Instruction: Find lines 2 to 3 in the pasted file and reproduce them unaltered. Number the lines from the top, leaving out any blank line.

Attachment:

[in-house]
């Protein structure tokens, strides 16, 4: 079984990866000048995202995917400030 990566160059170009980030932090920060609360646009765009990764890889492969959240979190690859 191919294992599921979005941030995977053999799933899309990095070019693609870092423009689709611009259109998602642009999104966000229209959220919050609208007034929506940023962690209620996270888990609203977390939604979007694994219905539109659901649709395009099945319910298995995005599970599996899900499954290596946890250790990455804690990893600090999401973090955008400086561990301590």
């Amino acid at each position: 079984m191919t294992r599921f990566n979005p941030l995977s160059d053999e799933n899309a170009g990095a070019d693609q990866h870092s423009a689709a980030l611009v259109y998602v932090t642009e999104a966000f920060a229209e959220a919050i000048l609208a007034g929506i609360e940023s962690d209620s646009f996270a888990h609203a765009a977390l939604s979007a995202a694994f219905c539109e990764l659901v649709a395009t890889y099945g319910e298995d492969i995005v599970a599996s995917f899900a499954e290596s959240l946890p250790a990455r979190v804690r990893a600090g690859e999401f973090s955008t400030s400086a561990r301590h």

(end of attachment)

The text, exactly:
């Protein structure tokens, strides 16, 4: 079984990866000048995202995917400030 990566160059170009980030932090920060609360646009765009990764890889492969959240979190690859 191919294992599921979005941030995977053999799933899309990095070019693609870092423009689709611009259109998602642009999104966000229209959220919050609208007034929506940023962690209620996270888990609203977390939604979007694994219905539109659901649709395009099945319910298995995005599970599996899900499954290596946890250790990455804690990893600090999401973090955008400086561990301590």
């Amino acid at each position: 079984m191919t294992r599921f990566n979005p941030l995977s160059d053999e799933n899309a170009g990095a070019d693609q990866h870092s423009a689709a980030l611009v259109y998602v932090t642009e999104a966000f920060a229209e959220a919050i000048l609208a007034g929506i609360e940023s962690d209620s646009f996270a888990h609203a765009a977390l939604s979007a995202a694994f219905c539109e990764l659901v649709a395009t890889y099945g319910e298995d492969i995005v599970a599996s995917f899900a499954e290596s959240l946890p250790a990455r979190v804690r990893a600090g690859e999401f973090s955008t400030s400086a561990r301590h």